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Biochem Biophys Res Commun. 1998 May 8;246(1):45-9.

Different biochemical properties of nuclear and microsomal estrone-3-sulfatases: evidence for the presence of a nuclear isozyme.

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1
Department of Chemical Biology, College of Pharmacy, Rutgers-State University of New Jersey, Piscataway 08854, USA. baoting@rci.rutgers.edu

Abstract

In female rats, total estrone-3-sulfatase activity per liver in the nuclear fraction is comparable to the total activity per liver in the microsomal fraction. The combined estrone-3-sulfatase activity in the other fractions (lysosomal, mitochondrial, and cytosolic fractions) is negligible and only accounts for < 5% of the total nuclear or microsomal sulfatase activity. Nuclear and microsomal estrone-3-sulfatases have different pH optima (pH 8.0 and 7.2, respectively). The apparent Km values for the nuclear and microsomal estrone-3-sulfatases are 2.5 and 10.1 microM, respectively, suggesting that the nuclear sulfatase has a considerably higher affinity for estrone-3-sulfate than the microsomal sulfatase. Moreover, the nuclear estrone-3-sulfatase is more sensitive to inhibition by several steroids than the microsomal sulfatase. The results suggest that estrone-3-sulfatase in the nuclear fraction is a different isozyme than that in the microsomal fraction.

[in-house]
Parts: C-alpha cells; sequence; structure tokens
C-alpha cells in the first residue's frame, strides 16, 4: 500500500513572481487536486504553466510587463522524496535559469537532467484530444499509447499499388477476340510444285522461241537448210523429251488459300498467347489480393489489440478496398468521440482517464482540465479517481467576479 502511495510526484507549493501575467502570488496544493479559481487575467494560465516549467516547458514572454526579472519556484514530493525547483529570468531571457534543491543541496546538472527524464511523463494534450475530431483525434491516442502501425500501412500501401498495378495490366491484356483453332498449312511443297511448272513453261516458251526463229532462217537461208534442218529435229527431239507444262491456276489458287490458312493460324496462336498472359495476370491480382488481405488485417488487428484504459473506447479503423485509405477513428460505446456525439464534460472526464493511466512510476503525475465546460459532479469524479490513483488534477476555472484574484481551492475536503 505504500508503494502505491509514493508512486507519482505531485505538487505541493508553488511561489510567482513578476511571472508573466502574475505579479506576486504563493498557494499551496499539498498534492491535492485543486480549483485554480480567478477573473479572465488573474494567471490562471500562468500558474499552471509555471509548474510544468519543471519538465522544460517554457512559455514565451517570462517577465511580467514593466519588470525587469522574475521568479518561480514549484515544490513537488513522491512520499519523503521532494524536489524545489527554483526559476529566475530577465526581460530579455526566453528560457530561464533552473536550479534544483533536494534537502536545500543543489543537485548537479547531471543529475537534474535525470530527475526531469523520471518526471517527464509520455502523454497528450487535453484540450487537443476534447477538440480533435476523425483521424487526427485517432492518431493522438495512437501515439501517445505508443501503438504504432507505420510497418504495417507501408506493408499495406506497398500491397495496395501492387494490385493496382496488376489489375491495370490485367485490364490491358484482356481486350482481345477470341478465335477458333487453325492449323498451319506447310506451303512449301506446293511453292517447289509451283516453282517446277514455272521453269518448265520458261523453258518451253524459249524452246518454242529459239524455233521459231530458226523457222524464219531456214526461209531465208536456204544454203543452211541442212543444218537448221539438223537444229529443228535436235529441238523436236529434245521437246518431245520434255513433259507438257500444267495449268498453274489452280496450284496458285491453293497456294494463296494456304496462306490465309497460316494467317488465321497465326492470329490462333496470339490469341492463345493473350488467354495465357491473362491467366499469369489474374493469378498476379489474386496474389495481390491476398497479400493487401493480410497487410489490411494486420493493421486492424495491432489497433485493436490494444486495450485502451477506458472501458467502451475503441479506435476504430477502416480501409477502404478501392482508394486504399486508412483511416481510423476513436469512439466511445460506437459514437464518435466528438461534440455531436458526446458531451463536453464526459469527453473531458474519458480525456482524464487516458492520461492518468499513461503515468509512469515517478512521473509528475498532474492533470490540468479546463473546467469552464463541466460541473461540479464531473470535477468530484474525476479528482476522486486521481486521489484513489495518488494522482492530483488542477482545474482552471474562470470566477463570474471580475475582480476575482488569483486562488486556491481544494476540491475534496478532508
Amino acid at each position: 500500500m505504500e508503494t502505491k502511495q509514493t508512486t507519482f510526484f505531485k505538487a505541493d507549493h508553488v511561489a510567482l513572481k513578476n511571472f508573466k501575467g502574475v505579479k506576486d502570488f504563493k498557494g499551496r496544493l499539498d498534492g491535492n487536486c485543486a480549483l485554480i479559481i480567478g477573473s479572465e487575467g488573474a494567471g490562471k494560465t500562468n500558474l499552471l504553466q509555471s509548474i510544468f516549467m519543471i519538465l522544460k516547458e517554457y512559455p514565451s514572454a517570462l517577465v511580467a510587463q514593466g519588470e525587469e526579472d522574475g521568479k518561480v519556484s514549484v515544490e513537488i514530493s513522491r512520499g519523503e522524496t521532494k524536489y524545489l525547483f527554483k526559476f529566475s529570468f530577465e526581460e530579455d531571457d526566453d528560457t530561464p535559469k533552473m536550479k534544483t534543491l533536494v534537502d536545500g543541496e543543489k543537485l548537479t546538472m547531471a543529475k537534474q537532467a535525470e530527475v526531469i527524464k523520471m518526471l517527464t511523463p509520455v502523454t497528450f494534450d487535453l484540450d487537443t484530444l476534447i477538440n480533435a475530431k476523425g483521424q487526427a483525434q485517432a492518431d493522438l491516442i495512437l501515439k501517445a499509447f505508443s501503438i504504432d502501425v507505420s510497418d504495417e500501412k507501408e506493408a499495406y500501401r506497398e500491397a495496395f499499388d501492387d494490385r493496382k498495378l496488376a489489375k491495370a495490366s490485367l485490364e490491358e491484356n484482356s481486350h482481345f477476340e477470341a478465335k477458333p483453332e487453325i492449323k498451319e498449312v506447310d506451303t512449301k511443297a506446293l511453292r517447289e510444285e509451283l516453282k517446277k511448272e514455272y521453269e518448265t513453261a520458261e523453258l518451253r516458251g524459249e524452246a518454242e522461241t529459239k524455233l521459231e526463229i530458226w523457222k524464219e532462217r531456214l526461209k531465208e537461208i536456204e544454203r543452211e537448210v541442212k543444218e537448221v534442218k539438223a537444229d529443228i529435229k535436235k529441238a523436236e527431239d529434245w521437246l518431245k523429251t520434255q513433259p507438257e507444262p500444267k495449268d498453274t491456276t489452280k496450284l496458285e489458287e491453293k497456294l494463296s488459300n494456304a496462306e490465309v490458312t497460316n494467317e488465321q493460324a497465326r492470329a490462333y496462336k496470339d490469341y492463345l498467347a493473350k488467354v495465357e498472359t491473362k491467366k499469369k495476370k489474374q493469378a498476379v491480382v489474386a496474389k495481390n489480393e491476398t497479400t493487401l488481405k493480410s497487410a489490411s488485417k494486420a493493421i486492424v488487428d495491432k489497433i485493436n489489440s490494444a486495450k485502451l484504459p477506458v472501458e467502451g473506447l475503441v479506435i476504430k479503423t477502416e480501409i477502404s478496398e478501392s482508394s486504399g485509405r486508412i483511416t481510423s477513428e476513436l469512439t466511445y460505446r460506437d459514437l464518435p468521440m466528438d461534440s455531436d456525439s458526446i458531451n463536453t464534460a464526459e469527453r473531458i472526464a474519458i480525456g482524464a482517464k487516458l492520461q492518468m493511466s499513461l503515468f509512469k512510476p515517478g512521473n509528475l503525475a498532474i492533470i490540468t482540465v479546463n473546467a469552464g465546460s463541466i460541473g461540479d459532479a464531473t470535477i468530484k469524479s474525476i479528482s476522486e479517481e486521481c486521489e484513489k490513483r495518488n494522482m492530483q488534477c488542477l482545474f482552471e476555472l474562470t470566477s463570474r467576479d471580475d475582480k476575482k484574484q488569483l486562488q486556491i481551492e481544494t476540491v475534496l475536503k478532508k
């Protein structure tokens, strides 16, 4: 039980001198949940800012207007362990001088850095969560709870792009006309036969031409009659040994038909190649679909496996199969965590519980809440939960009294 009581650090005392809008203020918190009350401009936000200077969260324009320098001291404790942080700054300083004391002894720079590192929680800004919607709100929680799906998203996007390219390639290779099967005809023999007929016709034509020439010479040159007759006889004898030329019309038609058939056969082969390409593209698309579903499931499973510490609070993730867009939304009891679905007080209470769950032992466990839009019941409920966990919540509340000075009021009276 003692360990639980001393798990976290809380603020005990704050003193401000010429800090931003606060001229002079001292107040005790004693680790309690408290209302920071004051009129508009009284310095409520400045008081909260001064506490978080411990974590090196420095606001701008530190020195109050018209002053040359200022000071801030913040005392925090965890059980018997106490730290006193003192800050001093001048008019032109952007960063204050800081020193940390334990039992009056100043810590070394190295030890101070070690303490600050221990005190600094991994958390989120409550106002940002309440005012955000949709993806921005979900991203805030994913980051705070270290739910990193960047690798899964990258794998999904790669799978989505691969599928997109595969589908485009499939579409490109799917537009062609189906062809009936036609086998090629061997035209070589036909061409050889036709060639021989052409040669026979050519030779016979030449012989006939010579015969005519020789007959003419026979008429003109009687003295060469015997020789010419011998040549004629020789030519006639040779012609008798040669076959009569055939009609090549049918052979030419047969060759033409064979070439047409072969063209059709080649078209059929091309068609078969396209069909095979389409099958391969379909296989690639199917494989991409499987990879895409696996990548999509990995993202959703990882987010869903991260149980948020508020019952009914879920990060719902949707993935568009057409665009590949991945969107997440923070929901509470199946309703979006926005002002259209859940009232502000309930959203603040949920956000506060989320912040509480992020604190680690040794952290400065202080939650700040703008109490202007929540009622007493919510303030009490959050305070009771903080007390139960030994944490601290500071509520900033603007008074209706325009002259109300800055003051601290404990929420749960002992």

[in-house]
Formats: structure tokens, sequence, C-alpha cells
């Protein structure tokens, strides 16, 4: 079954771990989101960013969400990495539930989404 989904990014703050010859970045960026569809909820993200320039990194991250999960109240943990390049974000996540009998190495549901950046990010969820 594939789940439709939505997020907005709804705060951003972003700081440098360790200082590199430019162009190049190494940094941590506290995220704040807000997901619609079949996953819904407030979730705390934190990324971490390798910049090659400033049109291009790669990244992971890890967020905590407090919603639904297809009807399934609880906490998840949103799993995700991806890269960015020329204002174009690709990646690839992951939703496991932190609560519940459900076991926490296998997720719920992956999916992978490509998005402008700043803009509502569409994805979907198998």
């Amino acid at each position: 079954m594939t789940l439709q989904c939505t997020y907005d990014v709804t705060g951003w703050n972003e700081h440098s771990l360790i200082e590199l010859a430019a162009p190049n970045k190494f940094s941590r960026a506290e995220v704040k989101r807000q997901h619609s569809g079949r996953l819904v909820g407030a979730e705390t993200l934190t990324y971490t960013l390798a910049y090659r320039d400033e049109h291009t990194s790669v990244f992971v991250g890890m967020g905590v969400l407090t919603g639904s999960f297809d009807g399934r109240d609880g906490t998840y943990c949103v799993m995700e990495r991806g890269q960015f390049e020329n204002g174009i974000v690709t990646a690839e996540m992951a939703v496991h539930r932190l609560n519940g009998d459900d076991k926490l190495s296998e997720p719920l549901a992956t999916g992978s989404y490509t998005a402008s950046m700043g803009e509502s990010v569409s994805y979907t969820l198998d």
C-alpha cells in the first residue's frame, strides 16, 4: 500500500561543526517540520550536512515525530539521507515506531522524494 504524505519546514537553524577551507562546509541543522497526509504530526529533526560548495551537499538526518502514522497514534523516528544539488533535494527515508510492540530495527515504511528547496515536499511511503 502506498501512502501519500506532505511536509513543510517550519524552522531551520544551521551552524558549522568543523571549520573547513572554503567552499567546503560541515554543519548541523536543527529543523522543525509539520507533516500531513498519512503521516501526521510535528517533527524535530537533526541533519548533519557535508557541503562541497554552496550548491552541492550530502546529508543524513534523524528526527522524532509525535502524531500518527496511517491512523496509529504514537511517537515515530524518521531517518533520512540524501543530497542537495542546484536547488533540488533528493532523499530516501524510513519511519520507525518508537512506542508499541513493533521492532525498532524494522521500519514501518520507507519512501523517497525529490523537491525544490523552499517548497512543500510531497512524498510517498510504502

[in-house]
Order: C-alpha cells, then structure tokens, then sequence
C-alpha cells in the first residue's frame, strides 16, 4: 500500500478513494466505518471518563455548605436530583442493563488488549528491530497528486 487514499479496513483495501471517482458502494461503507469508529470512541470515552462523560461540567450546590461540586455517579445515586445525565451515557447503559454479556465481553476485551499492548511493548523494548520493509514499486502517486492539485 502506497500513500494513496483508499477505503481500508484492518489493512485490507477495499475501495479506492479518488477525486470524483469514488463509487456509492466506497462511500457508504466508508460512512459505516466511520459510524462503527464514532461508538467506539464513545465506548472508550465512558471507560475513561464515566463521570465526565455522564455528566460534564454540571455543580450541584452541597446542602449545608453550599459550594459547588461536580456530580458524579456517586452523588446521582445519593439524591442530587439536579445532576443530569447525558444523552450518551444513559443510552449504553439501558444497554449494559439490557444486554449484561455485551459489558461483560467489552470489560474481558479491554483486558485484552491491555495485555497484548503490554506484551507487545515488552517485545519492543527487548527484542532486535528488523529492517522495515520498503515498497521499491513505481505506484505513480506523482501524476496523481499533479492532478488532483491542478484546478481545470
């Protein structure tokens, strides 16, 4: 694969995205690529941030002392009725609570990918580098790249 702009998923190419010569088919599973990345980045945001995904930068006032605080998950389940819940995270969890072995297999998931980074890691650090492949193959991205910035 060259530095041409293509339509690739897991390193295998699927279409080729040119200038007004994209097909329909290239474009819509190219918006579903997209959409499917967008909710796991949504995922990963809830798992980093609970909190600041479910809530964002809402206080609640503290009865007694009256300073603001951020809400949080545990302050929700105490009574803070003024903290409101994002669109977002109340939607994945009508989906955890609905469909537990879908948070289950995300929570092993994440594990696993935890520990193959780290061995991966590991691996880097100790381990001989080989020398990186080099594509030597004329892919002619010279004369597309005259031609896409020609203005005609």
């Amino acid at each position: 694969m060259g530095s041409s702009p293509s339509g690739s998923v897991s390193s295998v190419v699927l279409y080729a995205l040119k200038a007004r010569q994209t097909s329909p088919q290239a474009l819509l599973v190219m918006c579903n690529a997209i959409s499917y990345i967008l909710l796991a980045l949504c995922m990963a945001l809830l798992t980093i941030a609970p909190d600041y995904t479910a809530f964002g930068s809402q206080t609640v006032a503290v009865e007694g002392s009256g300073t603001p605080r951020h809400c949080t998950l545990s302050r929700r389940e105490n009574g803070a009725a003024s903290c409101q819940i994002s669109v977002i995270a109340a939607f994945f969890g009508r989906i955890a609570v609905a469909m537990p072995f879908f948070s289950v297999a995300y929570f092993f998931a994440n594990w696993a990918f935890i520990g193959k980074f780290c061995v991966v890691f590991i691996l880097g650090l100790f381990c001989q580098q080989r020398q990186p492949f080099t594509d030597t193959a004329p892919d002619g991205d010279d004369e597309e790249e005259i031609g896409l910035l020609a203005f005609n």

PMID:
9600065
DOI:
10.1006/bbrc.1998.8568
[Indexed for MEDLINE]

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